There was a strangely painted-over tear in the driver’s seat. You know that stuff they sold on TV in the ‘80s to repair leather? Yeah, that stuff, on my driver’s side seat—a lot of it. Who does that to a Porsche? I pointed out these and other weird little flaws. “We’ll fix ‘em!”, they declared. “You can have my money when that’s done.” I replied.

Home to do more homework. My Porsche tech was happy to hear that I would indeed be jumping back on the old Porsche horse. “It’s still under Porsche’s warranty,” I chirped at him standing on the front straight at NHMS.

“Get an over-rev”, he responded flatly. An over-rev? Dammit! Now I need to figure out what that is!

It turns out that there’s a little telltale meter inside of a Porsche that will tell you if someone has buried your engine into the redline. It will tell the absolute truth, you cannot over-ride it, you cannot bypass it, and you cannot erase it. It records on a scale from one to six, with one being maybe brushing the redline as you shift through, and six being flat out on the front straight at Watkins Glen in 6th, missing the shift, and transitioning into 2nd, at 150 mph. Yeah, bent.

Porsche says certain situations on that scale (usually three and above) will void certain parts of your warranty. I should say so!

But I was worried. Would someone who would paint “as-seen-on-TV” junk on a leather seat know how to drive a Porsche the right way? Did they buy it to abuse, and throw around the gritty streets of El Paso? We’re they known outlaws who just bought it to torture it, to hear it squeal? I hoped not, but that seat thing really bothered me.

Three days later, I got my car. I signed the paperwork, traded jokes with the manager, and drove straight to my tech.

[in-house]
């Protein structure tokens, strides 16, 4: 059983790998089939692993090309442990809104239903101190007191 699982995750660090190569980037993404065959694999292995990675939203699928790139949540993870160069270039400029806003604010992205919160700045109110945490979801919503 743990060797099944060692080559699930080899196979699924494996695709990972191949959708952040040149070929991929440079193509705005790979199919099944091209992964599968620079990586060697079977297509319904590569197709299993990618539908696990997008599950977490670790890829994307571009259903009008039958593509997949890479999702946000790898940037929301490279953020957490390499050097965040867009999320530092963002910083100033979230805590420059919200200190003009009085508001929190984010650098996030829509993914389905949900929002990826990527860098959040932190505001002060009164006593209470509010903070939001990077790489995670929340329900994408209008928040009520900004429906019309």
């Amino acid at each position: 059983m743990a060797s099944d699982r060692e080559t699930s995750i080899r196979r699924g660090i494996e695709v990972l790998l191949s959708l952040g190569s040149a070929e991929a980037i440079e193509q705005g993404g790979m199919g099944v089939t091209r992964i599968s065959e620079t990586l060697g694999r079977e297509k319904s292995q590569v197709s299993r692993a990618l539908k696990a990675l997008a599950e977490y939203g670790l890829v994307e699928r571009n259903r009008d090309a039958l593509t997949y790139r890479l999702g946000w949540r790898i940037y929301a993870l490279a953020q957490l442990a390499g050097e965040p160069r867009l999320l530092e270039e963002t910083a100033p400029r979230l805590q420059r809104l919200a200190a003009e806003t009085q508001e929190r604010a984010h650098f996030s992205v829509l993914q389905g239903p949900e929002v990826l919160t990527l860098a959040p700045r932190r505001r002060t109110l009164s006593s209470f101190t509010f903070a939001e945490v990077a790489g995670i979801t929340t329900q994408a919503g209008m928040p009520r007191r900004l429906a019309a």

A word about pre-purchase inspections. Have them. No matter what. Pay the price, get someone you trust, get it on the lift, and have a look. Three to five hundred dollars now, can save you uncounted headaches in the future. Secondly, mine was post-purchase. That’s how Carmax works. You have five days to return the car, with no questions. But you can’t take it away before you sign on the dotted line.

Back at my tech’s, we put the car on the lift and Matthew got out the flashlight. He carefully ran his hand over the paint, checked all over for indicative little traces of the car being repainted. Magnets for Bondo, fingertips for repair spots. Got under it, pulled plugs, took oil for sampling, and checked and checked and checked. Tugged on hoses, looked at the lug nuts, and felt up the suspension in a very thorough way.

He smiled over at my anxious presence sitting on a set of stacked tires, nervous as a cat. “It looks great,” he said, “it’s a really nice car.”

“Let’s see the computer” I retorted, still uneasy. We jumped in and plugged in. It took the computer a few minutes to sort out what car it was talking to. “Nervous?” asked Matt. “Ya think?” I replied, grinning.

OBD came online, and Matt went through the car. It was all checking out very clean. No unexpected errors, no big deals. The over-rev!” I demanded. Matt hit the key, and it flashed up. Numbers appeared. Numbers I understood because I’d obsessed over this test. 1: -78; 2: zero; 3: zero; 4: zero; 5: zero; 6: zero. Wow! The thing had only thought about brushing up against the redline about 22 times in it’s life. Nothing else. Nothing! Matt grinned at me, “I love my new car”, I beamed at him.

Bringing Baby Home

Happy. That’s what she’s made me. Happy. In three weeks we’ve already had adventures. We’re going to the track as soon as we can to really get to know each other and I can’t wait! It’s been a great ride, and I’m pretty excited about my new little Cayman.

I learned a lot in this process about who to trust, and who not to. I’ve looked at a lot of cars online, and asked a million questions, but it was all so worth it! I found my new Cayman, so far dubbed P-2, and we’re very happy together. I can definitely see us together in five, ten, or even fifteen years…